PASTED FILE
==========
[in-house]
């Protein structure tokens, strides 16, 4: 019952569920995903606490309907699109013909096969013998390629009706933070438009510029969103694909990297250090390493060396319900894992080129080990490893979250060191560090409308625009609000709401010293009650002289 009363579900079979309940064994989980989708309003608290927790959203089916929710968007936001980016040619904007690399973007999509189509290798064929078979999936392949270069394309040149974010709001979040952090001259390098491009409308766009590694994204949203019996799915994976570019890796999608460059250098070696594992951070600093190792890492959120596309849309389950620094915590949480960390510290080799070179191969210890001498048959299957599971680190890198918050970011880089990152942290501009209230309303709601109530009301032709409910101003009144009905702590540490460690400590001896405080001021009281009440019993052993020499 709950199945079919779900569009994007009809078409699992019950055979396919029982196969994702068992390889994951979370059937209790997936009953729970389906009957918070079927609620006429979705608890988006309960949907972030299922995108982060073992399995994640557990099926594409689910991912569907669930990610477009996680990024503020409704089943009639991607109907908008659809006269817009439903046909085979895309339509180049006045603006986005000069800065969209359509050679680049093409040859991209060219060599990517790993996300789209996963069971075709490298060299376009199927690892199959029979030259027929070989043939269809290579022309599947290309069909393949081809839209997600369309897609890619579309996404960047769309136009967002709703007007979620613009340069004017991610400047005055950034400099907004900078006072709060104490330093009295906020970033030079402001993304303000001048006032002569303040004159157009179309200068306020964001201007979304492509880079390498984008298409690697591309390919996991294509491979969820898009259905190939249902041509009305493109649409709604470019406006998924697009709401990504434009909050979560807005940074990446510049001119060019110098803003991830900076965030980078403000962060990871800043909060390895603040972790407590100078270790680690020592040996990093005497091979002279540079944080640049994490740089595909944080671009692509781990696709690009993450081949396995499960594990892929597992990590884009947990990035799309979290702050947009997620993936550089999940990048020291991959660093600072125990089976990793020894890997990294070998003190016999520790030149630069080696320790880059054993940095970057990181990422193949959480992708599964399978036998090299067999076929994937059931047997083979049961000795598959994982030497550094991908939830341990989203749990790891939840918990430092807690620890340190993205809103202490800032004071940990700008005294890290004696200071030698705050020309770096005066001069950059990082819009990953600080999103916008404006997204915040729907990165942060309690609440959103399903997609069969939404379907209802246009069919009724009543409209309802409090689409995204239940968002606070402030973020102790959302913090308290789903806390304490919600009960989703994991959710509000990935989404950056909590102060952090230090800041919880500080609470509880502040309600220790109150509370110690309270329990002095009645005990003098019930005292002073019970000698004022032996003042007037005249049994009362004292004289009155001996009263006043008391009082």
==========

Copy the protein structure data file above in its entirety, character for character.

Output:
[in-house]
């Protein structure tokens, strides 16, 4: 019952569920995903606490309907699109013909096969013998390629009706933070438009510029969103694909990297250090390493060396319900894992080129080990490893979250060191560090409308625009609000709401010293009650002289 009363579900079979309940064994989980989708309003608290927790959203089916929710968007936001980016040619904007690399973007999509189509290798064929078979999936392949270069394309040149974010709001979040952090001259390098491009409308766009590694994204949203019996799915994976570019890796999608460059250098070696594992951070600093190792890492959120596309849309389950620094915590949480960390510290080799070179191969210890001498048959299957599971680190890198918050970011880089990152942290501009209230309303709601109530009301032709409910101003009144009905702590540490460690400590001896405080001021009281009440019993052993020499 709950199945079919779900569009994007009809078409699992019950055979396919029982196969994702068992390889994951979370059937209790997936009953729970389906009957918070079927609620006429979705608890988006309960949907972030299922995108982060073992399995994640557990099926594409689910991912569907669930990610477009996680990024503020409704089943009639991607109907908008659809006269817009439903046909085979895309339509180049006045603006986005000069800065969209359509050679680049093409040859991209060219060599990517790993996300789209996963069971075709490298060299376009199927690892199959029979030259027929070989043939269809290579022309599947290309069909393949081809839209997600369309897609890619579309996404960047769309136009967002709703007007979620613009340069004017991610400047005055950034400099907004900078006072709060104490330093009295906020970033030079402001993304303000001048006032002569303040004159157009179309200068306020964001201007979304492509880079390498984008298409690697591309390919996991294509491979969820898009259905190939249902041509009305493109649409709604470019406006998924697009709401990504434009909050979560807005940074990446510049001119060019110098803003991830900076965030980078403000962060990871800043909060390895603040972790407590100078270790680690020592040996990093005497091979002279540079944080640049994490740089595909944080671009692509781990696709690009993450081949396995499960594990892929597992990590884009947990990035799309979290702050947009997620993936550089999940990048020291991959660093600072125990089976990793020894890997990294070998003190016999520790030149630069080696320790880059054993940095970057990181990422193949959480992708599964399978036998090299067999076929994937059931047997083979049961000795598959994982030497550094991908939830341990989203749990790891939840918990430092807690620890340190993205809103202490800032004071940990700008005294890290004696200071030698705050020309770096005066001069950059990082819009990953600080999103916008404006997204915040729907990165942060309690609440959103399903997609069969939404379907209802246009069919009724009543409209309802409090689409995204239940968002606070402030973020102790959302913090308290789903806390304490919600009960989703994991959710509000990935989404950056909590102060952090230090800041919880500080609470509880502040309600220790109150509370110690309270329990002095009645005990003098019930005292002073019970000698004022032996003042007037005249049994009362004292004289009155001996009263006043008391009082």